Please login first
In Vitro and In Silico Study of Cytotoxicity of Metal Oxide Nanoparticles towards Escherichia coli
1 , 2 , 1 , * 1
1  Interdisciplinary Center for Nanotoxicity, Department of Chemistry, Physics and Atmospheric Sciences, Jackson State University, Jackson, MS-39217, USA
2  Department of Biology, Jackson State University, Jackson, MS-39217, USA


Graphical Abstract


In continuation of study of 17 metal oxide nanoparticles (MNPs) cytotoxicity to E. coli after 2 hrs. exposure under dark conditions, we have evaluated cytotoxicity of additional 8 MNPs maintaining equivalent experiemental conditions following the literature (1). The overall cytotoxicity ranking of these additional MNPs according to LC50 values in descending order is Er2O3, Gd2O3, CeO2, Co2O3, Mn2O3, Co3O4, Fe3O4/WO3. The in vitro study clearly suggested that Er2O3 and Gd2O3 are the most toxic among all 25 MNPs under the mentioned experiemental conditions. The present experiemental data is one of the biggest available nano metal oxide cytotoxicity data for E. coli at present time performed under similar experimental conditions and same laboratory. Therefore, the obtained data is significant in terms of OECD principle 1 of defined endpoint to develop statistically acceptable and predictive in silico models. As two MNPs, WO3 and Fe3O4 did not show toxicity even at 2000 ppm, the highest tested concentration in this study we can’t quantify the toxicity data for these two specific MNPs. On the other hand, Er2O3 and Gd2O3 showed significantly higher toxicity value compare to remaining metal oxides which make them influential data points for the in silico studies. In this background, we have considered a comprehensive approach that includes a total of seven classification and machine learning algorithms i.e. linear discriminant analysis (LDA), naïve bayes, multinomial logistic regression, Sequential minimal optimization (SMO), AdaBoost, J48 and random forest to model all 25 MNPs to understand and identify the major mechanism for such toxicities (2,3) without excluding any MNPs. To correlate the toxicity employing the in silico tools, we have employed 1st (4) and 2nd (5) generation periodic table descriptors developed by us which can be computed in no time without any sophisticated computing facilities. Among the seven models, the LDA based model emerged as the best model considering goodness-of-fit and prediction capability checked on training (NTraining=17) and test set (NTest=8). The electronegativity count of oxygen and the core environment of metal defined by the ratio of the number of core electrons to the number of valence electrons showed positive contributions towards toxicity. The identification of these molecular descriptors may be beneficial in explaining the mechanisms of nanotoxicity and for predicting the environmental risk associated with release of the MNPs. The developed models can be resourcefully employed for environmental risk assessment tools for the E. coli for any new/untested MNPs along with the influence in the future design and manufacture of safe nanomaterials.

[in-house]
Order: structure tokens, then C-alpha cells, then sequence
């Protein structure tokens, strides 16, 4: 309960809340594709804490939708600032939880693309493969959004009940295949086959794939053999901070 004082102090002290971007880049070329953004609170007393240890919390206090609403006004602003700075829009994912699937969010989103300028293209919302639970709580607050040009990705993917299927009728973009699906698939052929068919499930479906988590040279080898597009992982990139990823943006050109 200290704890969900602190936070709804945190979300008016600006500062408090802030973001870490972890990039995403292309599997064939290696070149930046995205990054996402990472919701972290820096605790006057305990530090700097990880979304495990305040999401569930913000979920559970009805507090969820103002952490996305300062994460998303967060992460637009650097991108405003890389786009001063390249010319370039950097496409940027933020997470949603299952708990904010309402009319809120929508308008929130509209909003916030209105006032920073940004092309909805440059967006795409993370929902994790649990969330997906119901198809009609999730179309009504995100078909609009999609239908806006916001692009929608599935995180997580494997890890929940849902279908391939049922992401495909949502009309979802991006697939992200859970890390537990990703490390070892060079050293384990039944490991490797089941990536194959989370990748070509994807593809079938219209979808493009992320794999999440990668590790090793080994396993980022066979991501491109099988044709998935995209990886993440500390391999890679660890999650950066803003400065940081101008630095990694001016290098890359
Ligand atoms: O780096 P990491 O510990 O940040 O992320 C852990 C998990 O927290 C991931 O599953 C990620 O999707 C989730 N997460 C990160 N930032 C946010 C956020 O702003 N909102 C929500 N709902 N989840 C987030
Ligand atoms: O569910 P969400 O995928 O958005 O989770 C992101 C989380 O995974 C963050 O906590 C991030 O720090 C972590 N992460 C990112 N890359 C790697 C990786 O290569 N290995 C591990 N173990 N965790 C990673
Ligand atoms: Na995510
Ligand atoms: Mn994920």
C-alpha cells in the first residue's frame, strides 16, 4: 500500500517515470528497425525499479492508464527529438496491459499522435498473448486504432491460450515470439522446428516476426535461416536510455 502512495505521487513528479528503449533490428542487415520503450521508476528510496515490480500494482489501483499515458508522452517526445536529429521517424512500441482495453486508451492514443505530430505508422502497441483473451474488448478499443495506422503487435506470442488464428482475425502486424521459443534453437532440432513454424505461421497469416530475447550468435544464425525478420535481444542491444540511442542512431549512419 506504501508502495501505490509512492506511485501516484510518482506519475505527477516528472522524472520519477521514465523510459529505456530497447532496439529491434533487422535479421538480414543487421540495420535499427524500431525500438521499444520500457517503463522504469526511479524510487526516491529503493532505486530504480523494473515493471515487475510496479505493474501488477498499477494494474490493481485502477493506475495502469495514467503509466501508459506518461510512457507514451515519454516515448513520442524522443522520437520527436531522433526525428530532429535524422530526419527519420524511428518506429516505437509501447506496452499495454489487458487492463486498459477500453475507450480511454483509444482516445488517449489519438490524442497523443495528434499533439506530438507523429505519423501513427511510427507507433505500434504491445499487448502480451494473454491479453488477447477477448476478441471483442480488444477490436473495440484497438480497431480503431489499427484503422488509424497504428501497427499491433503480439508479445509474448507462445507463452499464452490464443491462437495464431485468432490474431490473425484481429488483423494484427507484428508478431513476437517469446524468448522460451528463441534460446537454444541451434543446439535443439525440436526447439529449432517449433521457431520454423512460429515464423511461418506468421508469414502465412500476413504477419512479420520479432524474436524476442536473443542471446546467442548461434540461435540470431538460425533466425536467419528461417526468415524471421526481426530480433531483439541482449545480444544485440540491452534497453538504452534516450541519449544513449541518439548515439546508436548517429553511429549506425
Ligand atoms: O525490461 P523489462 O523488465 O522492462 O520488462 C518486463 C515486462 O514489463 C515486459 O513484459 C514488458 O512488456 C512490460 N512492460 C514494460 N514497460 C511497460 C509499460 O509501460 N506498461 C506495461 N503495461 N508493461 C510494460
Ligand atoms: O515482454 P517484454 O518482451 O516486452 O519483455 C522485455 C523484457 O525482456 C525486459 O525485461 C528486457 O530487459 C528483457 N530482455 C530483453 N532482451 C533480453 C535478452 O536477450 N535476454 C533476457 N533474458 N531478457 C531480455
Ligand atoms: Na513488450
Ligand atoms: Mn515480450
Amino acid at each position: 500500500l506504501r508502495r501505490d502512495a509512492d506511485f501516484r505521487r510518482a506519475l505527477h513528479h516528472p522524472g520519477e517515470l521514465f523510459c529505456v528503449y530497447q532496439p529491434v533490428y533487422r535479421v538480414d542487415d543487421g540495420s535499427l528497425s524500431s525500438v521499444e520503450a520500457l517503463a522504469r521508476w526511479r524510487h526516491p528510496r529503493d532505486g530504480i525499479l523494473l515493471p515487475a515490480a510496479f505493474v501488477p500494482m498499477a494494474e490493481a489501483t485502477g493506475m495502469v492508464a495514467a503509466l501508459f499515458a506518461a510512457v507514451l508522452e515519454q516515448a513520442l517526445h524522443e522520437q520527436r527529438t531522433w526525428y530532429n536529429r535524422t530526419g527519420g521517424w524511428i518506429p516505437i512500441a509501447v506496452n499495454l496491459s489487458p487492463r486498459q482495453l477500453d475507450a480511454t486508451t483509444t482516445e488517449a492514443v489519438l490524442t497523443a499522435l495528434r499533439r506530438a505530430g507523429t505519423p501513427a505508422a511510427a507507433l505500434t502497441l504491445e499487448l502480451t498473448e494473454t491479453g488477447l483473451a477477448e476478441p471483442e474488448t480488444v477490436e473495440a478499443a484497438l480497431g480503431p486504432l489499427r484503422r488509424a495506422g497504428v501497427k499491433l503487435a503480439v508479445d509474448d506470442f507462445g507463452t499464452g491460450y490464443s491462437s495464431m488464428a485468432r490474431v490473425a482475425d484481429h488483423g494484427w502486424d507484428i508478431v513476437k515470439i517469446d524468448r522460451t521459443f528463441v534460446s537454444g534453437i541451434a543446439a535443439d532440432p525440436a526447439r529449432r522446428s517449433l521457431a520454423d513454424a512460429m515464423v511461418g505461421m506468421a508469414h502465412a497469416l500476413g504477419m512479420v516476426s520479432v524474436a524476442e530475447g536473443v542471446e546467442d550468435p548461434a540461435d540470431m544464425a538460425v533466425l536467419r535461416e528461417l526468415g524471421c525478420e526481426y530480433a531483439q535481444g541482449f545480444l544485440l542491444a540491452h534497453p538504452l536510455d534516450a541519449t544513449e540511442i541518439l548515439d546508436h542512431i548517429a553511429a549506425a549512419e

1. T. Puzyn, B. Rasulev, A. Gajewicz, X. Hu, T.P. Dasari, A. Michalkova, H.M. Hwang, A. Toropov, D. Leszczynska, J. Leszczynski, Using nano-QSAR to predict the cytotoxicity of metal oxide nanoparticles, Nat. Nanotechnol. 2011, 6, 175-178.
  2. Weka 3: Machine Learning Software in Java (
  3. DTC Lab Software Tools available at
  4. S. Kar, A. Gajewicz, T. Puzyn, K. Roy, J. Leszczynski, Periodic table-based descriptors to encode cytotoxicity profile of metal oxide nanoparticles: A mechanistic QSTR approach, Ecotoxicol. Environ. Saf. 2014, 107, 162-169.
  5. P. De, S. Kar, K. Roy, J. Leszczynski, Second Generation Periodic Table Based Descriptors to Encode Toxicity of Metal Oxide Nanoparticles to Multiple Species: QSTR Modeling for Exploration of Toxicity Mechanisms. Environ. Sci.: Nano, 2018, 5, 2742-2760.


Authors are thankful to the National Science Foundation (NSF/CREST HRD-1547754 and NSF/RISE HRD-1547836) for financial support.

Keywords: Cytotoxicity, Metal oxide, Nanoparticle, In silico, In vitro